How To Find Out If You Qualify For Lease Extension

If you own one of the 3 million or more leasehold properties in England and Wales, then you should be giving some serious thought towards a leasehold extension. Extending your lease term can be a very sound investment in your future security and peace of mind, protecting your interest in your own home and safeguarding it against unnecessary devaluation. So how do you know if you qualify to extend a lease?

The good news is that most property owners are automatically granted this right under residential leasehold law. The Leasehold Reform Housing and Urban Development Act 1993 enables flat owners to extend their leases by 90 years, on top of the remaining term, at a peppercorn rent. The Leasehold Reform Act 1967 grants owners of leasehold houses a similar right.

Of course, there are exceptions to this general statutory right of lease extension. First of all, it only applies to property owners who were granted a long lease in the first place – anything over 21 years counts as a long lease. There is also an ownership qualification, in that you need to have owned your property for at least 2 years before you apply to extend your lease. You don’t need to have lived there, necessarily, but you do need to demonstrate that you’ve owned the property for that length of time. Finally, leases on houses can only be extended once, so if you own a leasehold house, you’ll need to check that your lease hasn’t already been extended in the past. Individual exceptions may also apply. If you lease your property from a charitable trust or the Crown, for example, you may not be able to apply for a lease extension.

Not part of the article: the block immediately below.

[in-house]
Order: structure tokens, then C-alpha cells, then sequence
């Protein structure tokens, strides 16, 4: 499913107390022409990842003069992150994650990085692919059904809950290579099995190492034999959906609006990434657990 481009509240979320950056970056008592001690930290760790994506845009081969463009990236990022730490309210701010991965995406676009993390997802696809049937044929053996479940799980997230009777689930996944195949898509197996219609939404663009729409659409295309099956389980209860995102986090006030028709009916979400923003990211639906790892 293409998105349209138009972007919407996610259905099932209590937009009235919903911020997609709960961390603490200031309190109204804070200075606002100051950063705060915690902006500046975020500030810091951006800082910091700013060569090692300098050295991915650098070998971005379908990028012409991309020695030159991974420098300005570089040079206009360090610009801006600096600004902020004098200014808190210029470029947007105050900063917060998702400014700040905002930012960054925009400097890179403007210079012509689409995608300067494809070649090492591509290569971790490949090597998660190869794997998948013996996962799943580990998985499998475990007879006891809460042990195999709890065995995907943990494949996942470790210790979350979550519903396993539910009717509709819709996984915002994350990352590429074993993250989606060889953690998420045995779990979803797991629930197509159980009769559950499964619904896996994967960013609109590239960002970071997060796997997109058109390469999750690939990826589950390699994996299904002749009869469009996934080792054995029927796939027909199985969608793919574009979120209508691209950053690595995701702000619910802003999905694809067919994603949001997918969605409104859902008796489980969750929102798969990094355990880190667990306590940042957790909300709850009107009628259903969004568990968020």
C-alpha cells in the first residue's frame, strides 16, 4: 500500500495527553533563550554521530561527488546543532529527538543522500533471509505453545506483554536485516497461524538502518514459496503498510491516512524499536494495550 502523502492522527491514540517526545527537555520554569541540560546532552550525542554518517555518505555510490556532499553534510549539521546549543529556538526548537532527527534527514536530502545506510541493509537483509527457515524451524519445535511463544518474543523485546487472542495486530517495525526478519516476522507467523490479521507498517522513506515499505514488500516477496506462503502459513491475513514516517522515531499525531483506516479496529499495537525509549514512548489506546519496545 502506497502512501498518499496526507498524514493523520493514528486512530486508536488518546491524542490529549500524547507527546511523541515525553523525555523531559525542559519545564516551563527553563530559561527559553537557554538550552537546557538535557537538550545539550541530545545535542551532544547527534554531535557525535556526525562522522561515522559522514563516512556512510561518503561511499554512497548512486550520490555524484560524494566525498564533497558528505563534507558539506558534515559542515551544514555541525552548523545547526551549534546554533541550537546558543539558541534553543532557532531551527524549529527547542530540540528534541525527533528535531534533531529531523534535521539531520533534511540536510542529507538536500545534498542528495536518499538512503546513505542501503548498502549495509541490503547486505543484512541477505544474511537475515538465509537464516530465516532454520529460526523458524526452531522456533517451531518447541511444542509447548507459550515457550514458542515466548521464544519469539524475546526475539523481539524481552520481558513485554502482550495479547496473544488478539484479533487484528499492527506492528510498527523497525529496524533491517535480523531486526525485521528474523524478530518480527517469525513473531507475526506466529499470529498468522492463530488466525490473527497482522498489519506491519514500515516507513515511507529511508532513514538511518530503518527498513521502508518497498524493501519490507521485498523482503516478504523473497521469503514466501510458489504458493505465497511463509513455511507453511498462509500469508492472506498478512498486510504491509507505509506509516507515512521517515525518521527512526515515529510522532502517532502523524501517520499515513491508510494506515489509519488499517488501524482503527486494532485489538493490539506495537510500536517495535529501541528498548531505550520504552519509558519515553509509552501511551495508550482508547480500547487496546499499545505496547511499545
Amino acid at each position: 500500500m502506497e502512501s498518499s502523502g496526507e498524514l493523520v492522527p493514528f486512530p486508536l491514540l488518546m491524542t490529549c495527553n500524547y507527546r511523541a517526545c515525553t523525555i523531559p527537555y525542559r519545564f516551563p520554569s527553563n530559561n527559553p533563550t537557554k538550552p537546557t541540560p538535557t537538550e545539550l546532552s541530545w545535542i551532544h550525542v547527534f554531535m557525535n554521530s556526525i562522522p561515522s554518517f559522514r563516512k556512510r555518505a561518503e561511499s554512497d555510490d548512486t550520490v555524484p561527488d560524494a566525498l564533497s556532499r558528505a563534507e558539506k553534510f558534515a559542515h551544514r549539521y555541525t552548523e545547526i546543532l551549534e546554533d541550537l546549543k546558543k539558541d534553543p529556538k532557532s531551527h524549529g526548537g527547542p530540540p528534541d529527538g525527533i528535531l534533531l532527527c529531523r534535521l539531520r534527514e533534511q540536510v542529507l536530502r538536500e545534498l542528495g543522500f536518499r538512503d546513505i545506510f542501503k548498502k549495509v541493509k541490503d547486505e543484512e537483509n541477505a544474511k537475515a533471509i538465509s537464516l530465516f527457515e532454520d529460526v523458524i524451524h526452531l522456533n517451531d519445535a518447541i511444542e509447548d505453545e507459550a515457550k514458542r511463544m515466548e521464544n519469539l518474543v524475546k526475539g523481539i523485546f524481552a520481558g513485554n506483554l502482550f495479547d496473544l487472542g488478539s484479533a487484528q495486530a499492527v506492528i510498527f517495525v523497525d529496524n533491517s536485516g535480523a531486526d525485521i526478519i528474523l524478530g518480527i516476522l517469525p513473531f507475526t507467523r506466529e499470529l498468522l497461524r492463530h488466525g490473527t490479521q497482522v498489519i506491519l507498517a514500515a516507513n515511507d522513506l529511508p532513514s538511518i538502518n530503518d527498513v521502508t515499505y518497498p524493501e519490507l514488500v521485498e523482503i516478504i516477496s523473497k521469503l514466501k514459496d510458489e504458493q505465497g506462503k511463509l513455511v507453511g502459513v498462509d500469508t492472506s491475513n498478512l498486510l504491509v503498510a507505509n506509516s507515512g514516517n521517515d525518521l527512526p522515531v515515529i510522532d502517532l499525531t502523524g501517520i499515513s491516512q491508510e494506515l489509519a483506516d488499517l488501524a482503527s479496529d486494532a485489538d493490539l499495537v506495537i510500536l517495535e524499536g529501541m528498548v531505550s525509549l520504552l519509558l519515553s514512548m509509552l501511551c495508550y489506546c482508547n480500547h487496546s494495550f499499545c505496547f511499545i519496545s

Having established your eligibility, you should take advantage of your right to apply to extend your leasehold without delay. Every day you put off making a decision on extending the lease on a flat reduces your lease term still further. The shorter your lease, the more unattractive your property is to buyers and the less valuable it becomes. You also run the risk of becoming liable for the “marriage value” payment if your remaining lease term is less than 80 years. This is a premium that gets paid to the freeholder if you apply for an extension, making the whole process much more complicated and expensive.

Above all, an extended lease gives you the opportunity to ensure your future security. A long lease guarantees your right to live in your own home, without the pressure of falling property prices or the threat of the landlord reclaiming their interest.

Finally, don’t forget that you will need specialist advice – legal advice from lease extension lawyers and the preparation of a lease extension valuation by an expert surveyor. We can help with both.

Contact our Lease Extension Lawyers

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